Date of publication: 2017-08-23 18:37
In retrospect, this makes sense. Daycare companies really want to avoid hiring formerly-imprisoned criminals to take care of the kids. If they can ask whether a certain employee is criminal, this solves their problem. If not, they 8767 re left to guess. And if they 8767 ve got two otherwise equally qualified employees, and one is black and the other 8767 s white, and they know that 78% of black men have been in prison compared to 9% of white men, they 8767 ll shrug and choose the white guy.
It's pretty early in the film that we realize Juror #65 is pretty darn racist. Comments like this one show us that he's willing to make a judgment about the kid's guilt based entirely on race.
The jurors take another vote, and it is now nine to three, all but 8rd, 9th, and 65th Juror are in favor of ‘not guilty.’ This launches 65th Juror in a massive bigoted rant, which ends with 9th Juror scolding him back into his seat.
When he can't take it anymore, Juror #9 (the old man) gets up and tells Juror #65 that he's ignorant for being so racist. He'd be happy to get into a much longer argument if it weren't for the people around him shouting him down.
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The only way I can make sense of this argument is to think of it as Definition By Motive trumping Definition By Belief. The first person is stating a belief that Muslims are more likely to be terrorists. The second person is questioning whether their motivation for restricting immigration is really this belief (in which case it would be ok) or if they 8767 re motivated by an irrational hatred of minorities (in which case it would be racism).
I don 8767 t want civil war. I want this country to survive long enough to be killed by something awesome, like AI or some kind of genetically engineered superplague. Right now I think going out in a neat way, being killed by a product of our own genius and intellectual progress rather than a product of our pettiness and mutual hatreds is the best we can hope for. And I think this is attainable! I think that we, as a nation and as a species, can make it happen.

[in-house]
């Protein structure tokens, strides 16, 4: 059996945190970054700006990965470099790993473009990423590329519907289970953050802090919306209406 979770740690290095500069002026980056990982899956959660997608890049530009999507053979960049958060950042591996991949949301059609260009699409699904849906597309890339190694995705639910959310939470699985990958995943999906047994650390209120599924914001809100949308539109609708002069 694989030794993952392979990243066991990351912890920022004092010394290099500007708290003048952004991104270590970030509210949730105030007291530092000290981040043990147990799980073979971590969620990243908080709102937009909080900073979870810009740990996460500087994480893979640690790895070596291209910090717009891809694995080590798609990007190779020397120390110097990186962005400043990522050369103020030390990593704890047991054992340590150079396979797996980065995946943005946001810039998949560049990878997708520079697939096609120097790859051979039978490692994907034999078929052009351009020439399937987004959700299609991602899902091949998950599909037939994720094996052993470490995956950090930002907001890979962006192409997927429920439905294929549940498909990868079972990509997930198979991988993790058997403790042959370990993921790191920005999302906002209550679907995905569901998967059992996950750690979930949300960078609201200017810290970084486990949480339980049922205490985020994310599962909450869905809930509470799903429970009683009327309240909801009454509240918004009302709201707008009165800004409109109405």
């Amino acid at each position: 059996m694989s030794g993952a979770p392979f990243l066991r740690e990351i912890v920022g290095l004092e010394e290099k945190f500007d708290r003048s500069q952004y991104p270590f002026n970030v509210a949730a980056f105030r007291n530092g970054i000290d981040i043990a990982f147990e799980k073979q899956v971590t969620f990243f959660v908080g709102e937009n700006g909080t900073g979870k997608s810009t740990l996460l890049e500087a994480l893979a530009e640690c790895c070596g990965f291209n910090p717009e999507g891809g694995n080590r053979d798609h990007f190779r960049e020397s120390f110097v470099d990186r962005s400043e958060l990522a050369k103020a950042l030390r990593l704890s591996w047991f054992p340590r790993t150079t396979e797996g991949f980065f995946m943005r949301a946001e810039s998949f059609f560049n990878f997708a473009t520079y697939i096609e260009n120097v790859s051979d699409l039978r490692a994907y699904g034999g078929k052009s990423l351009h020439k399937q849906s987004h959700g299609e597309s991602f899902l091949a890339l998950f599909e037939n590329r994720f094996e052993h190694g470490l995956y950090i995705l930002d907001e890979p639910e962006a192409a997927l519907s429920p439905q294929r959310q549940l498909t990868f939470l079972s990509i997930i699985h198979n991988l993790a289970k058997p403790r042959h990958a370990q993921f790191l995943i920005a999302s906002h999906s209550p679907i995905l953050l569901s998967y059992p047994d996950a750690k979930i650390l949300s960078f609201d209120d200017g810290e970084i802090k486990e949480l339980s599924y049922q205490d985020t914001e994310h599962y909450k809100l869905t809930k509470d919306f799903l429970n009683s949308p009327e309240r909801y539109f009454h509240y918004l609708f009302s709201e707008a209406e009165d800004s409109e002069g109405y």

Throughout the play, we see two opposing views of justice. From 8th Juror and others, as they join, we see a perspective of justice that favors the accused and that wants most for him to have a fair shot. To 8th Juror, the boy s poor and troubled upbringing, his shoddy state-appointed defense attorney, and the jury s quick near-decisive decision to convict him are all gross forms of injustice.
When deliberations resume, 8th Juror attempts to break apart the testimony of the arresting police officer that the defendant was unable to name the movies that he had claimed to have seen that evening. He asserts that possibly the defendant just forgot the names of the films and who was in them “under great emotional distress.”
8th Juror makes a proposition that the other eleven of them could vote, and if all of them voted “not guilty,” he would not stand alone and would go along with their guilty verdict. They agree to this and vote by secret ballot. The vote is 65 “guilty” votes and 6 “not guilty” vote, and so the deliberation continues.
You say we need to understand that people we disagree with can sometimes have some good points. Are you saying we should try to learn things from racists ?
Looking at prejudice in a larger sense, we find that, while maybe not racially driven, many of the jurors enter the jury room with preconceived notions and irrational ideas. 8rd Juror seems to be prejudiced against the accused simply because of his age, which seems to remind him of his estranged son. An interesting example of reverse prejudice is 8th Juror, who is initially sympathetic to the accused, not because of the evidence, but because he pitied his poor and troubled upbringing.
The judge states the important criteria for judgment regarding reasonable doubt, as the camera pans across the serious faces of the jury members:
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